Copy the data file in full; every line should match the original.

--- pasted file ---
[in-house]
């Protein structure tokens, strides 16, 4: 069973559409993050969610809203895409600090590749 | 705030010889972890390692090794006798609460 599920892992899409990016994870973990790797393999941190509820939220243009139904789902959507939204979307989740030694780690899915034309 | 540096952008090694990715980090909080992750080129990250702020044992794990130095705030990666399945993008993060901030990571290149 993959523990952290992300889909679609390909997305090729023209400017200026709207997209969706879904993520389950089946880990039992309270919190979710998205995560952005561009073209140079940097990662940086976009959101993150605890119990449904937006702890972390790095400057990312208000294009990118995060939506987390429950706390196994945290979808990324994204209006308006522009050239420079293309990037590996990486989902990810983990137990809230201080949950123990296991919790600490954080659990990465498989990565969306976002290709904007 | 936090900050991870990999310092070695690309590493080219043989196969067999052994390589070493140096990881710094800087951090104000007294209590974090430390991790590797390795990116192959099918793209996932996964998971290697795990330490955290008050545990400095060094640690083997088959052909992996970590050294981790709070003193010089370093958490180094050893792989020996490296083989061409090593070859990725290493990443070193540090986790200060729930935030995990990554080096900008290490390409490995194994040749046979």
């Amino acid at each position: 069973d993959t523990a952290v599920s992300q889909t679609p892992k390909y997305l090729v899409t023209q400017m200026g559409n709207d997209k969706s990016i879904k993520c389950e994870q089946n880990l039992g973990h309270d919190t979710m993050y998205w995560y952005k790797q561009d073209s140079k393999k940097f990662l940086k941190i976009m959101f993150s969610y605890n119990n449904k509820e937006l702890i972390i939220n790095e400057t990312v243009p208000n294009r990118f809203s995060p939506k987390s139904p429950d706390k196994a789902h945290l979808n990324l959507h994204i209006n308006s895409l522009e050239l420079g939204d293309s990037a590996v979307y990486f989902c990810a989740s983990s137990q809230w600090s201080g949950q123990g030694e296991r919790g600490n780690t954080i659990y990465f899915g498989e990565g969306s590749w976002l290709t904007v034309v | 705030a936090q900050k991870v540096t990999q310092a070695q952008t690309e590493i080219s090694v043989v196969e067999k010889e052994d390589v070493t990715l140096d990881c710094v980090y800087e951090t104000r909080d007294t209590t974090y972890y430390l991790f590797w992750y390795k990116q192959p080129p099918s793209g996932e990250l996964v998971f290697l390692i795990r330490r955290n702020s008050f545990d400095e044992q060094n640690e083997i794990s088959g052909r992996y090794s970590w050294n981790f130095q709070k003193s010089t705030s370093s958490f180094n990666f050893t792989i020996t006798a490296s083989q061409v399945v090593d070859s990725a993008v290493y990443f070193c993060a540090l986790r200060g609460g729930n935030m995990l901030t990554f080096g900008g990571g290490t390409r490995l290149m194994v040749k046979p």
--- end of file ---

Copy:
[in-house]
């Protein structure tokens, strides 16, 4: 069973559409993050969610809203895409600090590749 | 705030010889972890390692090794006798609460 599920892992899409990016994870973990790797393999941190509820939220243009139904789902959507939204979307989740030694780690899915034309 | 540096952008090694990715980090909080992750080129990250702020044992794990130095705030990666399945993008993060901030990571290149 993959523990952290992300889909679609390909997305090729023209400017200026709207997209969706879904993520389950089946880990039992309270919190979710998205995560952005561009073209140079940097990662940086976009959101993150605890119990449904937006702890972390790095400057990312208000294009990118995060939506987390429950706390196994945290979808990324994204209006308006522009050239420079293309990037590996990486989902990810983990137990809230201080949950123990296991919790600490954080659990990465498989990565969306976002290709904007 | 936090900050991870990999310092070695690309590493080219043989196969067999052994390589070493140096990881710094800087951090104000007294209590974090430390991790590797390795990116192959099918793209996932996964998971290697795990330490955290008050545990400095060094640690083997088959052909992996970590050294981790709070003193010089370093958490180094050893792989020996490296083989061409090593070859990725290493990443070193540090986790200060729930935030995990990554080096900008290490390409490995194994040749046979």
């Amino acid at each position: 069973d993959t523990a952290v599920s992300q889909t679609p892992k390909y997305l090729v899409t023209q400017m200026g559409n709207d997209k969706s990016i879904k993520c389950e994870q089946n880990l039992g973990h309270d919190t979710m993050y998205w995560y952005k790797q561009d073209s140079k393999k940097f990662l940086k941190i976009m959101f993150s969610y605890n119990n449904k509820e937006l702890i972390i939220n790095e400057t990312v243009p208000n294009r990118f809203s995060p939506k987390s139904p429950d706390k196994a789902h945290l979808n990324l959507h994204i209006n308006s895409l522009e050239l420079g939204d293309s990037a590996v979307y990486f989902c990810a989740s983990s137990q809230w600090s201080g949950q123990g030694e296991r919790g600490n780690t954080i659990y990465f899915g498989e990565g969306s590749w976002l290709t904007v034309v | 705030a936090q900050k991870v540096t990999q310092a070695q952008t690309e590493i080219s090694v043989v196969e067999k010889e052994d390589v070493t990715l140096d990881c710094v980090y800087e951090t104000r909080d007294t209590t974090y972890y430390l991790f590797w992750y390795k990116q192959p080129p099918s793209g996932e990250l996964v998971f290697l390692i795990r330490r955290n702020s008050f545990d400095e044992q060094n640690e083997i794990s088959g052909r992996y090794s970590w050294n981790f130095q709070k003193s010089t705030s370093s958490f180094n990666f050893t792989i020996t006798a490296s083989q061409v399945v090593d070859s990725a993008v290493y990443f070193c993060a540090l986790r200060g609460g729930n935030m995990l901030t990554f080096g900008g990571g290490t390409r490995l290149m194994v040749k046979p």